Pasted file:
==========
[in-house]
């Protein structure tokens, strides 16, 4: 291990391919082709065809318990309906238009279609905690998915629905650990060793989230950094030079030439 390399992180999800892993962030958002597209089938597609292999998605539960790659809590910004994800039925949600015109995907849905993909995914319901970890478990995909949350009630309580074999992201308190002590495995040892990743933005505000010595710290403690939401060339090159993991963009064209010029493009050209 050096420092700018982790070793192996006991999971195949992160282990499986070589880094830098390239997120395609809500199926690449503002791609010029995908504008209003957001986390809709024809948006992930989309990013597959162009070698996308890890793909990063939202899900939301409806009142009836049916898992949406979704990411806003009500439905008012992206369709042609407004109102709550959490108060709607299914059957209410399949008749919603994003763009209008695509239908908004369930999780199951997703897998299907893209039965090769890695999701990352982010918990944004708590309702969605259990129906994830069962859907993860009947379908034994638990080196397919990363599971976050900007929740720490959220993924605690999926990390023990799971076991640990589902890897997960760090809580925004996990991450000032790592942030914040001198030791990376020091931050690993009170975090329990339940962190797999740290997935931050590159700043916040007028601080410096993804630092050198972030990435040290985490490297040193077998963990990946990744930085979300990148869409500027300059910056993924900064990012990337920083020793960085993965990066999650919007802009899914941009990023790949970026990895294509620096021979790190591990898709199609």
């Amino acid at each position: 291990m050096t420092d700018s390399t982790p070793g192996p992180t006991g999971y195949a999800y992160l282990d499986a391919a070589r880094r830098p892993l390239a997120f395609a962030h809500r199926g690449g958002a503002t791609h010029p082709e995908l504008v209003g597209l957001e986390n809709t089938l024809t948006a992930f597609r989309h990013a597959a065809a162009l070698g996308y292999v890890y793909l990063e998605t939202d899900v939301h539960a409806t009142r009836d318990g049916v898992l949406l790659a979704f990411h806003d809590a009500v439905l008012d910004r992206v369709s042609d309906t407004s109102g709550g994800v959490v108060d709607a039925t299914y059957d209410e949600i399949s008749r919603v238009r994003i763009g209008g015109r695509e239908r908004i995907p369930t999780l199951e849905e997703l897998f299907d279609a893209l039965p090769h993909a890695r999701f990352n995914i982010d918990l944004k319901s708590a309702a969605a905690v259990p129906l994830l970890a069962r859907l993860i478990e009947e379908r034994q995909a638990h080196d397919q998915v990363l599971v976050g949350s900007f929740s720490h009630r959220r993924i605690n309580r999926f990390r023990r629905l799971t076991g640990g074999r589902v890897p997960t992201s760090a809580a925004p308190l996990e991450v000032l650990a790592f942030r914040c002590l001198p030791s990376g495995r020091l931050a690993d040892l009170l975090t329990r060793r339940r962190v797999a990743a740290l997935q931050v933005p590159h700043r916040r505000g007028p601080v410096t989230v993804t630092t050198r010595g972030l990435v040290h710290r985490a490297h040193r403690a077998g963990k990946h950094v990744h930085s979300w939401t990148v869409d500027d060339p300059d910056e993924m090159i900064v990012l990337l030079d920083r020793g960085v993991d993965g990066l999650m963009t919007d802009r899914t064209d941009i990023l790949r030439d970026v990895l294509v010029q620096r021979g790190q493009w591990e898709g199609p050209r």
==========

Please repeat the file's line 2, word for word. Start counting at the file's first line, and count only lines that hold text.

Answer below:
């Protein structure tokens, strides 16, 4: 291990391919082709065809318990309906238009279609905690998915629905650990060793989230950094030079030439 390399992180999800892993962030958002597209089938597609292999998605539960790659809590910004994800039925949600015109995907849905993909995914319901970890478990995909949350009630309580074999992201308190002590495995040892990743933005505000010595710290403690939401060339090159993991963009064209010029493009050209 050096420092700018982790070793192996006991999971195949992160282990499986070589880094830098390239997120395609809500199926690449503002791609010029995908504008209003957001986390809709024809948006992930989309990013597959162009070698996308890890793909990063939202899900939301409806009142009836049916898992949406979704990411806003009500439905008012992206369709042609407004109102709550959490108060709607299914059957209410399949008749919603994003763009209008695509239908908004369930999780199951997703897998299907893209039965090769890695999701990352982010918990944004708590309702969605259990129906994830069962859907993860009947379908034994638990080196397919990363599971976050900007929740720490959220993924605690999926990390023990799971076991640990589902890897997960760090809580925004996990991450000032790592942030914040001198030791990376020091931050690993009170975090329990339940962190797999740290997935931050590159700043916040007028601080410096993804630092050198972030990435040290985490490297040193077998963990990946990744930085979300990148869409500027300059910056993924900064990012990337920083020793960085993965990066999650919007802009899914941009990023790949970026990895294509620096021979790190591990898709199609």